In Memory of Cody. And if you’re now wondering too, here’s the answer.

When I was in the 12th Grade, there was a new student at my high school. After a brief conversation in the hall one day we quickly became very close friends. And it was at a time when new friends were difficult to come across and very much appreciated. He and his two brothers were social animals, which was definitely unfamiliar territory to me, but I was seen as a welcome addition at their house parties and other gatherings. Though most everyone there would be drinking and/or smoking as typical teenagers did in these settings, I didn’t. It simply was never in my character; I had no interest, and no one ever felt the need to pressure me on the matter.

During these gatherings, my friend’s father would generally always be present. Not acting as some sort of adult supervision. Quite simply, he just lived there. That was his home. His name was Cody and he was a quiet man, certainly not unapproachable or unfriendly, he just liked his space. He would sit on his favorite chair oftentimes playing solitaire on a tiny card table. Drinking whiskey and smoking. I liked to sit with him sometimes; the both of us not really talking as much as watching. I liked his company, and I enjoyed the idea that he liked mine as well. I don’t think I ever knew what he did for a living, but that never mattered much at all. He liked to talk about his four sons (the oldest of which I’d never met) and their many moves along the way to where they’d currently landed.

It was within one of these moments that we got to talking and I learned how he was – and had been for quite some time – writing a book. My mind was blown. I’d never known anyone with the ambition to write an actual book. At the time I think I assumed there were only like a hundred people who have ever written a book. Ever. Obviously I’d never really thought about it much before then, but I assumed only really incredibly special people would ever consider doing so. But this was just a hobby for him. He was attempting to write a book about his family history; family trees and lineage and stuff like that. To be honest, I never really learned much more about it, but I always made an effort to ask him how the book was coming every time I saw him.

Let’s jump ahead to many years later. Cody and his sons had all gone their separate ways, as families inevitably do. I didn’t even talk to my friend much at all anymore though I thought about him often and fondly recalled the few years we grew up together. Cody was certainly a part of those memories too. On a whim of creativity I began to write a screenplay. And then another. And another. I soon hit the proverbial writer’s block and needed a jump start. I entered a 3-Day Novel Writing contest where I wrote a 65-page novella. From there I wanted to challenge myself further so I began work on a full-length novel. And all along the way I continued to remember Cody and how I always thought writing a book was an impossible task only to be taken upon by very prolific individuals. But this quiet man was not going to stop at anything to write about his family history. And now I’d done it too. It took a few years, a few battles with confidence, a few rewrites and a few lapses of judgement but I was slowly finishing the edits on my first full-length novel.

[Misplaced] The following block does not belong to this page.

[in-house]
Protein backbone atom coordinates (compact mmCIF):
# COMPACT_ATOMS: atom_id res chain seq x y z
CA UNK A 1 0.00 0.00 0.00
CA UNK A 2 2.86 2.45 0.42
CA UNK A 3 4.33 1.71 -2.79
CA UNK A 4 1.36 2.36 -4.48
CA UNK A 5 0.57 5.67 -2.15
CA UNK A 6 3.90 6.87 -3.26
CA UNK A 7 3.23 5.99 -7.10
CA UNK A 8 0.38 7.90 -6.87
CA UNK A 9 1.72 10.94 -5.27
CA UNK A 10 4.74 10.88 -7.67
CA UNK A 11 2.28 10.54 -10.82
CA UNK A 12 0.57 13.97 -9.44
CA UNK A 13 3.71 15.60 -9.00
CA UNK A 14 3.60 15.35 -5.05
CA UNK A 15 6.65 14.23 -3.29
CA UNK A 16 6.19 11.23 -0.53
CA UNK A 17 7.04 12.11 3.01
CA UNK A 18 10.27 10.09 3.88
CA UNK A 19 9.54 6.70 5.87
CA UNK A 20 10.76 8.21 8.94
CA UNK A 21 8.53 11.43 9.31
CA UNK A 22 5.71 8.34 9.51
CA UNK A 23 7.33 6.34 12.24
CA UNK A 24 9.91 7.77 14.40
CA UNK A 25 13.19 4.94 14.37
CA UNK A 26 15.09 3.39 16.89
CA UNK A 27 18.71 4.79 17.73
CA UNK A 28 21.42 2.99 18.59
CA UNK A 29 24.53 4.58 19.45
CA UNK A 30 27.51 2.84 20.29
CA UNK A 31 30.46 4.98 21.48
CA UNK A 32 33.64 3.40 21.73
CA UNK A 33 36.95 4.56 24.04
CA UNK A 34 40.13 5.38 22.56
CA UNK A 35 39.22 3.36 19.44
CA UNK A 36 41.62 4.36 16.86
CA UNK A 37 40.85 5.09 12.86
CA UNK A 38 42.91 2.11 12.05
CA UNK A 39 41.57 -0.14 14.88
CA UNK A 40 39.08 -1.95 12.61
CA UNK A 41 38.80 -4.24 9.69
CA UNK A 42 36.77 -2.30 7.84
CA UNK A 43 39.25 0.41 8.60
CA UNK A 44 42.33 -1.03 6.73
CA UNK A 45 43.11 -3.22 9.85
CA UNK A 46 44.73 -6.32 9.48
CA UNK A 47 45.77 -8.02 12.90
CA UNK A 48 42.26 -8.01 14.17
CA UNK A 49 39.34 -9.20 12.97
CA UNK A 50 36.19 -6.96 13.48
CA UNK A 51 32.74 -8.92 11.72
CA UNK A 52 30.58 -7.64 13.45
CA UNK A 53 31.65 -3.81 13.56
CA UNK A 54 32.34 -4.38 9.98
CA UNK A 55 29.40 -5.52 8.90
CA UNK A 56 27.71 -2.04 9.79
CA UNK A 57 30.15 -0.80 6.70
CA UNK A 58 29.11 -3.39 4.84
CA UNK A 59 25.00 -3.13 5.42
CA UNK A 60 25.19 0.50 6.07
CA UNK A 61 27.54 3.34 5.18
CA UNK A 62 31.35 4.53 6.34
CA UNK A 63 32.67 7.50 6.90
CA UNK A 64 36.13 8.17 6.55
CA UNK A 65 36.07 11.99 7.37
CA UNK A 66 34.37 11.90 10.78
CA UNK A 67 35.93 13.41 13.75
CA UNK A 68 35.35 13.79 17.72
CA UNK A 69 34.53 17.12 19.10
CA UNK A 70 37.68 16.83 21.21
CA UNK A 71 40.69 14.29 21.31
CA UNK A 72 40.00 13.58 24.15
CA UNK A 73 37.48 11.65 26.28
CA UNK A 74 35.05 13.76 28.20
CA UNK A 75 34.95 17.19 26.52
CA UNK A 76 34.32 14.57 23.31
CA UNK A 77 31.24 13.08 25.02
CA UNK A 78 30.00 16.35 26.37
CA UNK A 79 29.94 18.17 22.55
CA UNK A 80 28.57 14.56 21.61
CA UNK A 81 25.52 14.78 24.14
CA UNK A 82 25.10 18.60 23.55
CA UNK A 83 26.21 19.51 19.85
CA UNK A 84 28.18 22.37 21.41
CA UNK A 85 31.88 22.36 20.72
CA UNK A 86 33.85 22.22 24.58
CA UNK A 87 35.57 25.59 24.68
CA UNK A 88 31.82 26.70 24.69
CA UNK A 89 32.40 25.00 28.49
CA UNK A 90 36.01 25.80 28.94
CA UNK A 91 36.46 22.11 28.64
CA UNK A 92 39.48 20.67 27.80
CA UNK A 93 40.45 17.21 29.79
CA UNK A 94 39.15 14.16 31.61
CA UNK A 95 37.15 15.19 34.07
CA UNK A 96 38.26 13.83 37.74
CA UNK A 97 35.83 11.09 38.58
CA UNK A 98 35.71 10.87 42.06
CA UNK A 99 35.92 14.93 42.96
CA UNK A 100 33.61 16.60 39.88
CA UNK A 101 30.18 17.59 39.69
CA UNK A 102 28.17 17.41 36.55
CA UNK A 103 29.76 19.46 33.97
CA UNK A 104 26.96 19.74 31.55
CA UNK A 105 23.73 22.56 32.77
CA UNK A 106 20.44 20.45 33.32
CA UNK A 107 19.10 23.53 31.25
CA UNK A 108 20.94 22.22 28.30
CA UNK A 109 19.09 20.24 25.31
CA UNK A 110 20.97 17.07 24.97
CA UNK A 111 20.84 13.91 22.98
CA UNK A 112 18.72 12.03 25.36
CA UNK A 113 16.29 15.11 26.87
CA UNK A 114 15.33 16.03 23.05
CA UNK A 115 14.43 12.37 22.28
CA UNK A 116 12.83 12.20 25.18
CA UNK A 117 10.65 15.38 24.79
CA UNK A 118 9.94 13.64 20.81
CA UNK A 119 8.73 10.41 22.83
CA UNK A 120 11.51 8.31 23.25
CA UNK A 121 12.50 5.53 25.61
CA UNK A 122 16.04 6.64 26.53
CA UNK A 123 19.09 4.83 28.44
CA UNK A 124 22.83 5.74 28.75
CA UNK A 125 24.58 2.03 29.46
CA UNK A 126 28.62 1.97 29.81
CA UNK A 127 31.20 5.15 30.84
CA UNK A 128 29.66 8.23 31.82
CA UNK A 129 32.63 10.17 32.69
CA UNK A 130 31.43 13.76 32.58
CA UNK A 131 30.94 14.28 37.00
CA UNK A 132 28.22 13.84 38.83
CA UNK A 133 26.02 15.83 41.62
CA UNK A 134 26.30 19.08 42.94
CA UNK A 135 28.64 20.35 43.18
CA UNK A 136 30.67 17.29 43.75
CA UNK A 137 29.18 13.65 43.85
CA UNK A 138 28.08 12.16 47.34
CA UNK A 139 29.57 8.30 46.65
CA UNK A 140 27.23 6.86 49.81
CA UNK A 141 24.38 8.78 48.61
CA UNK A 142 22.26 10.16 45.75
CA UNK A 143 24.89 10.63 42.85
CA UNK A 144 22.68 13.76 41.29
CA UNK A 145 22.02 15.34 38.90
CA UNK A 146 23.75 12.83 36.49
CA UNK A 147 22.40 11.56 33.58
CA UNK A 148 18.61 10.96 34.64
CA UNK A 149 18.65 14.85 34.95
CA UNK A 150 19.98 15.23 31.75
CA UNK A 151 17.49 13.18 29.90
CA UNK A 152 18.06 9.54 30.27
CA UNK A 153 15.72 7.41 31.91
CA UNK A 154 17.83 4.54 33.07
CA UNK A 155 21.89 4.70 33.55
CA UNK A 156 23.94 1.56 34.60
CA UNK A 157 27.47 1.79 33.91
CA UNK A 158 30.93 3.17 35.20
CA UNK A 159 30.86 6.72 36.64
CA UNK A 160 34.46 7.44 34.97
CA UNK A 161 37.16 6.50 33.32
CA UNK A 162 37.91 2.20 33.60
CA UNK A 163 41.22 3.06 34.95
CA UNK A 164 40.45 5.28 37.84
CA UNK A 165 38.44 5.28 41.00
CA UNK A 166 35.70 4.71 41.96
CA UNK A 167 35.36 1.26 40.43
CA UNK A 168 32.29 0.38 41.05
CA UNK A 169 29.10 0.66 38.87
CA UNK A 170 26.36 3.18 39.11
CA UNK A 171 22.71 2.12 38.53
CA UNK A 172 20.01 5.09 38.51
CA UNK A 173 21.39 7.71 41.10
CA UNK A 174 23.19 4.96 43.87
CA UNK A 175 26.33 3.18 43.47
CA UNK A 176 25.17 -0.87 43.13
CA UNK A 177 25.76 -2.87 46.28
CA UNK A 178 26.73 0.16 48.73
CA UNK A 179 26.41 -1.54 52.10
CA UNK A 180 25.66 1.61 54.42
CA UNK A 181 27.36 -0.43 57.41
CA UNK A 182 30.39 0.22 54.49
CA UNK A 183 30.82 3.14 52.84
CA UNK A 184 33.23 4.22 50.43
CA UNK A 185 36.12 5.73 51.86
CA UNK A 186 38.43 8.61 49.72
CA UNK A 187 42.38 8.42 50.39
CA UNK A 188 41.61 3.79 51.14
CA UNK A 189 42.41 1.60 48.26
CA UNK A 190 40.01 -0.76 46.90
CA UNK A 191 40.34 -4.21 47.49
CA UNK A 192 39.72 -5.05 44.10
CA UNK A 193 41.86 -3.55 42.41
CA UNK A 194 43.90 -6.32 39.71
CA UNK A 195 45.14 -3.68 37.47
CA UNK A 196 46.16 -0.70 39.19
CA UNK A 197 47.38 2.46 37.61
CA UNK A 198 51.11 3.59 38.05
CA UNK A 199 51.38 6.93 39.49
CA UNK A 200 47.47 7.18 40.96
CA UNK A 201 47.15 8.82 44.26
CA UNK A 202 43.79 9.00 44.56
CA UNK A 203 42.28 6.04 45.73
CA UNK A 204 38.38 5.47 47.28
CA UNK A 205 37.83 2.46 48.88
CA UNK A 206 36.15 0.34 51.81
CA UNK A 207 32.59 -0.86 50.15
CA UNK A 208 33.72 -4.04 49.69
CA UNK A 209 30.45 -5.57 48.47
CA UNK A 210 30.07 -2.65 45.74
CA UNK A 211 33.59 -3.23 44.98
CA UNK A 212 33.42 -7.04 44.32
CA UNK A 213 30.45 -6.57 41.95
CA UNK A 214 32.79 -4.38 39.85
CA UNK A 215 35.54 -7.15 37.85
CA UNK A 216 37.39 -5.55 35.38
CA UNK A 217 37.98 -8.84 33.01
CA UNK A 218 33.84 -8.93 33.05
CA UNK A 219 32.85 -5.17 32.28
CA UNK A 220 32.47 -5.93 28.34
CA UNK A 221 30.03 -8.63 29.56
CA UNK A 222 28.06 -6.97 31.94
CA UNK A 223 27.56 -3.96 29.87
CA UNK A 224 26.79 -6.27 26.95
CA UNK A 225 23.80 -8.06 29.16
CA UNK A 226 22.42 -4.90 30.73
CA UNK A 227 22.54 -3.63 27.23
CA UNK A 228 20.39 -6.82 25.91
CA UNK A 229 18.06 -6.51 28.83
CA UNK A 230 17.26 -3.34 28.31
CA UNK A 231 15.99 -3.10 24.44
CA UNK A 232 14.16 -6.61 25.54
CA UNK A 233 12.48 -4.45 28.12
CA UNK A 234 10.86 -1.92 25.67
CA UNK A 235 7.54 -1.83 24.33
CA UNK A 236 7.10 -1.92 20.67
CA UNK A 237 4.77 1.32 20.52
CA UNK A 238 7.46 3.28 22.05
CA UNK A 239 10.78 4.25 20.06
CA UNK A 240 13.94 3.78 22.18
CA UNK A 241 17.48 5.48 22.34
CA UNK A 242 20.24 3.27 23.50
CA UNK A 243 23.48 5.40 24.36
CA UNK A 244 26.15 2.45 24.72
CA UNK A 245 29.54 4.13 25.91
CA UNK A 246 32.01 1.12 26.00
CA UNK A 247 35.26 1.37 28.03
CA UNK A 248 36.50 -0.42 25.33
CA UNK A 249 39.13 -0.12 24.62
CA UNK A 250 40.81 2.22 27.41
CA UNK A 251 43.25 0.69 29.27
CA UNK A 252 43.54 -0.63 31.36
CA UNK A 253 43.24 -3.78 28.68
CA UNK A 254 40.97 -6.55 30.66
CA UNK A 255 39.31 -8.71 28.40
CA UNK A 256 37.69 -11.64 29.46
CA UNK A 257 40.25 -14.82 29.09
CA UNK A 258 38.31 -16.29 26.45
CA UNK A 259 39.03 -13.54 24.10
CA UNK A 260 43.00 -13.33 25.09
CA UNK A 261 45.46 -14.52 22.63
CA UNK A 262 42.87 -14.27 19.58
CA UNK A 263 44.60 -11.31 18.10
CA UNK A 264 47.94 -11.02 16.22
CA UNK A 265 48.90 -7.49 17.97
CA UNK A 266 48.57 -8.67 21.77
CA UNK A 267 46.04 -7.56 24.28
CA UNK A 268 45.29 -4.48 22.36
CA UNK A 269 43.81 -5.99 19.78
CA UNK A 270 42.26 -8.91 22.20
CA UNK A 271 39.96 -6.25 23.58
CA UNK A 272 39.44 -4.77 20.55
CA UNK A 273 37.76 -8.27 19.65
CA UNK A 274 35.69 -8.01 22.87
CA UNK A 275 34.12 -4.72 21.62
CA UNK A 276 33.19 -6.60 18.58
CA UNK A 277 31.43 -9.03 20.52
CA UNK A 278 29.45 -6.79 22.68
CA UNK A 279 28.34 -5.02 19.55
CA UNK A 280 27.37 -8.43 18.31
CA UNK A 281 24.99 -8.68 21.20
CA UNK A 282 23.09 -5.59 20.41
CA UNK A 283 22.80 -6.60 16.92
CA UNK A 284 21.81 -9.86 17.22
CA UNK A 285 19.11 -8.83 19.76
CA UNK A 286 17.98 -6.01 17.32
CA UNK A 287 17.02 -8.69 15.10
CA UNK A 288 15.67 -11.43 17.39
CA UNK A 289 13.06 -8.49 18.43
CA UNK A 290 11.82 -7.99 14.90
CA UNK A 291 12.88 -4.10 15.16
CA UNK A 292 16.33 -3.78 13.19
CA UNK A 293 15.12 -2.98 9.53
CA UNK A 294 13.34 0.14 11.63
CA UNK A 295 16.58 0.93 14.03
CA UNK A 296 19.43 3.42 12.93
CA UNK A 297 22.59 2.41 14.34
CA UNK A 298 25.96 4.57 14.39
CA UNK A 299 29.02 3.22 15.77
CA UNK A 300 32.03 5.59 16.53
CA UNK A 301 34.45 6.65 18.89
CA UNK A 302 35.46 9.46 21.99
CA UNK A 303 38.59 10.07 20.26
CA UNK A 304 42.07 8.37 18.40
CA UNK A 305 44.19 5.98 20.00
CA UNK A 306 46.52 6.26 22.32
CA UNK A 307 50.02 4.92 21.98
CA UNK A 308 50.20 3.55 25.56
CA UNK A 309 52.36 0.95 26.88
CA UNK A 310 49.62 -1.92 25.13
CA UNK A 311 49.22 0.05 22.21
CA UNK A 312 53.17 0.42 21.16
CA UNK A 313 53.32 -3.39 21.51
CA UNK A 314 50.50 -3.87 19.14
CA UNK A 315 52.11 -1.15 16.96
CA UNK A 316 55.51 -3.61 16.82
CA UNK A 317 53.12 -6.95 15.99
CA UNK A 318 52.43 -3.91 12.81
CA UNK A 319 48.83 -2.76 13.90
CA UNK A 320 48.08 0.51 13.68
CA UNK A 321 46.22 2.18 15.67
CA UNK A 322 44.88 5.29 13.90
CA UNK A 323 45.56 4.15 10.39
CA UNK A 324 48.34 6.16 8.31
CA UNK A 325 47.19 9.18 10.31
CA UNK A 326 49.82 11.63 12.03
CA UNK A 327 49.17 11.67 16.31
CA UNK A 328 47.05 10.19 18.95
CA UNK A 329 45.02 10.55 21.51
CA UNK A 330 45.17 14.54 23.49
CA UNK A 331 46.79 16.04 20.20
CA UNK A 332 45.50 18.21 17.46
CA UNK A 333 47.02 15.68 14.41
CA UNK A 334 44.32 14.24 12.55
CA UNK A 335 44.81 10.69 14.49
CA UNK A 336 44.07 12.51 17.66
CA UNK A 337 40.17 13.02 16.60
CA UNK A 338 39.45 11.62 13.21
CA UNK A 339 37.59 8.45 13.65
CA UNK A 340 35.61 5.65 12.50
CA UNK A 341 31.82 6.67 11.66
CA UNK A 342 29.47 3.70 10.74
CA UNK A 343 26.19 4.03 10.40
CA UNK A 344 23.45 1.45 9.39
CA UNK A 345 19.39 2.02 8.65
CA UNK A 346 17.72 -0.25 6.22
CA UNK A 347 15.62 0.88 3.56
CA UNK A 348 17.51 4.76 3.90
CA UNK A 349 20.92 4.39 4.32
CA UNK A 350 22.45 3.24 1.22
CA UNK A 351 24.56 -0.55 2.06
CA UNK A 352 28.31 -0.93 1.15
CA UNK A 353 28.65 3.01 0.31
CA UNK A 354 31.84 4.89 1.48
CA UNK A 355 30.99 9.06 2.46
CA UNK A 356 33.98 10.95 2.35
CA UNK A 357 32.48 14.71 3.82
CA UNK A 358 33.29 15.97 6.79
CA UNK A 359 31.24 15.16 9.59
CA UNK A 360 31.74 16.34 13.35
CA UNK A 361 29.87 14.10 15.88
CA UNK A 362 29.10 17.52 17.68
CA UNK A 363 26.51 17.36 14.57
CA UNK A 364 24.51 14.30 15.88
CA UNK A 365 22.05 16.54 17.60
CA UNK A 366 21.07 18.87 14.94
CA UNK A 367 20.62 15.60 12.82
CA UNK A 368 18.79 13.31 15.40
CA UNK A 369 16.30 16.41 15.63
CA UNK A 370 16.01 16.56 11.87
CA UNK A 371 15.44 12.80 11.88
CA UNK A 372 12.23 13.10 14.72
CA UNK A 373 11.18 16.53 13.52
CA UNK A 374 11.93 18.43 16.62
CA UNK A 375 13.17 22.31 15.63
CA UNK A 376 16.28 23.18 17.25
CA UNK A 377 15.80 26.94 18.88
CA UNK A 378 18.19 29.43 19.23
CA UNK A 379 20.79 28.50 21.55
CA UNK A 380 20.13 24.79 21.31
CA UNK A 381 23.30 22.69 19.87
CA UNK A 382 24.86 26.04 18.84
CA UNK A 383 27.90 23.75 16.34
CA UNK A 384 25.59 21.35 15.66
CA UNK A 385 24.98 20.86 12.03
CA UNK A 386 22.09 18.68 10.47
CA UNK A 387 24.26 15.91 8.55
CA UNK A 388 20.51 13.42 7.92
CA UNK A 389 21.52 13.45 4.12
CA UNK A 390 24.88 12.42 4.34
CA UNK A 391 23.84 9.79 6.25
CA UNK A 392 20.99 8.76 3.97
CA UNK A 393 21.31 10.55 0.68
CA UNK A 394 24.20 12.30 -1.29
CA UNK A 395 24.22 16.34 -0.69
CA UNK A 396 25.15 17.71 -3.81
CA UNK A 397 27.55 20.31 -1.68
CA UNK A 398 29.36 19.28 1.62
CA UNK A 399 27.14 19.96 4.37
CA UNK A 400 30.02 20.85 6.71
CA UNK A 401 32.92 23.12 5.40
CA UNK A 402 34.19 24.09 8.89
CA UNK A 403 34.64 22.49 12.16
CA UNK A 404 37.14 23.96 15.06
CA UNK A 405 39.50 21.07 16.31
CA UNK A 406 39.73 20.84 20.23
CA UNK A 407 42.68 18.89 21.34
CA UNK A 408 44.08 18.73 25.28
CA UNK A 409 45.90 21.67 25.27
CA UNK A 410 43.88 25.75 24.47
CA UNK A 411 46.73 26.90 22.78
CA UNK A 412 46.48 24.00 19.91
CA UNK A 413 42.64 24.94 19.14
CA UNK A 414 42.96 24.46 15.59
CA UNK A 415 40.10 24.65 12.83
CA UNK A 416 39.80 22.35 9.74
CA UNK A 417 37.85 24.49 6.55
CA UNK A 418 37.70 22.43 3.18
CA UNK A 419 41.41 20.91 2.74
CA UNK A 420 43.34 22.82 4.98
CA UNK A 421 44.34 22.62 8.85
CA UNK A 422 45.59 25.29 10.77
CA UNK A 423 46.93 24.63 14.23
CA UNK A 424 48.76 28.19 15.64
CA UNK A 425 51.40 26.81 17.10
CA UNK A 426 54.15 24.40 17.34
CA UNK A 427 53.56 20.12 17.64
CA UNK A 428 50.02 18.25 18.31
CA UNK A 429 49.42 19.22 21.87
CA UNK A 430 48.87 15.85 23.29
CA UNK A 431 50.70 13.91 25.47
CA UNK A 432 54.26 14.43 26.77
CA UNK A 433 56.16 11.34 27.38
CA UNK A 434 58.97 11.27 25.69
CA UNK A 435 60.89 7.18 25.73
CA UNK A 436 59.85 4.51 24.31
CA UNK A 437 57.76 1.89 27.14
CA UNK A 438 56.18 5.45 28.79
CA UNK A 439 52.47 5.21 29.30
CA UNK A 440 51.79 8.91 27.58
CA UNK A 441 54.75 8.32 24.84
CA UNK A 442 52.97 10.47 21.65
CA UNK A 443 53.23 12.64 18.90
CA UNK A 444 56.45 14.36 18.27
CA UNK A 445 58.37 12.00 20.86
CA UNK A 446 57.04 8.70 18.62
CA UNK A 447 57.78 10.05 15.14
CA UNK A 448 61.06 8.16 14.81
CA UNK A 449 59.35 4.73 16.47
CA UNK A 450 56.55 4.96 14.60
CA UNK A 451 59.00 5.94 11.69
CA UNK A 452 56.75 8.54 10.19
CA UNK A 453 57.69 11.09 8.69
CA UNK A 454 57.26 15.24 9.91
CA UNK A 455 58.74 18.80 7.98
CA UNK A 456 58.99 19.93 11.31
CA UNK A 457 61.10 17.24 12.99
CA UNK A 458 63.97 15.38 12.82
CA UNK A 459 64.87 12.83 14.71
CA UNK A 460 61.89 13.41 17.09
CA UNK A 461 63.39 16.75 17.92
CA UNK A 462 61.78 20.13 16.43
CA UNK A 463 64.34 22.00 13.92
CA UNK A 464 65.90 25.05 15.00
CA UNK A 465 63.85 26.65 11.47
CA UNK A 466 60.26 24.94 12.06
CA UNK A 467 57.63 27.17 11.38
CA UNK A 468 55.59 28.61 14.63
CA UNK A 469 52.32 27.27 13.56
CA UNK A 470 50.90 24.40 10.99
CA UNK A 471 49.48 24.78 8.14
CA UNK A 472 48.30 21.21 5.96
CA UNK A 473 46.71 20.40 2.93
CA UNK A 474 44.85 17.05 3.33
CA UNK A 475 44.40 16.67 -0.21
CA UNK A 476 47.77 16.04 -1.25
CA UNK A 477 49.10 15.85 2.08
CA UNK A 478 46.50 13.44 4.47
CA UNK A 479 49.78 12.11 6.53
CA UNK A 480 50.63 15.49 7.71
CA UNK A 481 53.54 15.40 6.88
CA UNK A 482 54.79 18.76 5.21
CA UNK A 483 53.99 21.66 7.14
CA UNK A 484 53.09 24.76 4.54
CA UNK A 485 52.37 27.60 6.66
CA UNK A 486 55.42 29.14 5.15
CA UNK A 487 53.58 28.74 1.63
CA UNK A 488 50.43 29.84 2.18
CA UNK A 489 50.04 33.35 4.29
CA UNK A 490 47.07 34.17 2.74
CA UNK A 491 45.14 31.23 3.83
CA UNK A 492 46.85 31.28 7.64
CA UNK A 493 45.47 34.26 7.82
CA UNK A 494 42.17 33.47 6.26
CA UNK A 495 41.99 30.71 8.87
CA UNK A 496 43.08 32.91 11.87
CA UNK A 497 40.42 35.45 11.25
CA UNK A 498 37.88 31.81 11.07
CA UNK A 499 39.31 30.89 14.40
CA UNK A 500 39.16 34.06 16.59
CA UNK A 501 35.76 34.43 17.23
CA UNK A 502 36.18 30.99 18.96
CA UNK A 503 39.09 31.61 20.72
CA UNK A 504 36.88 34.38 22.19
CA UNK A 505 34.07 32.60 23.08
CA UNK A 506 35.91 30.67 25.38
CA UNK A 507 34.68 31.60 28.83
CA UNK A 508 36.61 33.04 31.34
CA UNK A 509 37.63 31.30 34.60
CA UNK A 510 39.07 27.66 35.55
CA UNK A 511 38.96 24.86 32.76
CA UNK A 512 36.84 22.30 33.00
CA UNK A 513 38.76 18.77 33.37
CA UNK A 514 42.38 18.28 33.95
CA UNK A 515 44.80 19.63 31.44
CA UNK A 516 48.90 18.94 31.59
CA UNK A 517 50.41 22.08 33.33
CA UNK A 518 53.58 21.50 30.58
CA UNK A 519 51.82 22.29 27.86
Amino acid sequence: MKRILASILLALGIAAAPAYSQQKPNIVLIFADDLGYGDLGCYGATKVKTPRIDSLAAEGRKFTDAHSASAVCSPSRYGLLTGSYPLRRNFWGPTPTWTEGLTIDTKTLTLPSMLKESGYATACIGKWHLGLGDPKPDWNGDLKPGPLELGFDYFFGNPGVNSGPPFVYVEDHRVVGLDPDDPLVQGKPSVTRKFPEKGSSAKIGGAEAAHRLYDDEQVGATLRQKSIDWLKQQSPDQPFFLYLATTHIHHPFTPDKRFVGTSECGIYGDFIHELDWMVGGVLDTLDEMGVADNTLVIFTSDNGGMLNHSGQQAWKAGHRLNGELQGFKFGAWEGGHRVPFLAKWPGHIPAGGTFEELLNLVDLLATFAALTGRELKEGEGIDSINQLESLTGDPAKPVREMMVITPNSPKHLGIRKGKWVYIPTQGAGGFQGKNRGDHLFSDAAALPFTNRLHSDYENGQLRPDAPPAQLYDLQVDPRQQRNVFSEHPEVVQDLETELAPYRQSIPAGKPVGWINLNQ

As it happened, this old friend of mine was getting married and he contacted me and invited me down to California for the wedding. Of course I knew that his father would be there and I was so excited and surging with energy at the thought of telling Cody what I’d been up all these last few years and what I was on the verge of finishing. I knew as I was nearing the end of my novel that I wanted nothing more than to thank Cody for sparking something from somewhere within myself. I knew he’d be proud of me. And then I saw him. And I told him. And it was an awesome feeling. I’m ashamed to admit it but I’m pretty sure this was the highlight of the trip, more so than the actual wedding. His approval was extremely meaningful to me. I promised to get a copy of the book to him as soon as it was done.

I don’t think it was any more than three weeks later that my friend called me to tell me Cody had died in a motorcycle accident. DIED. It was horrible and devastating and I still get choked up thinking about the very last time I saw him, more than five years ago. The book was done very soon after. Molt was finished. And there was no question that I would be dedicating it to Cody.

I can’t believe sometimes how lucky I was to have seen him so soon before he died. I wish I could have sent that copy of Molt to him that I’d promised. But life’s roads take unexpected turns and its streets intersect more often than we think they will. Horrible things will happen and happy coincidences will occur. To me, Cody will always represent both and I’m very proud to have his name in my book.

Thanks again Cody.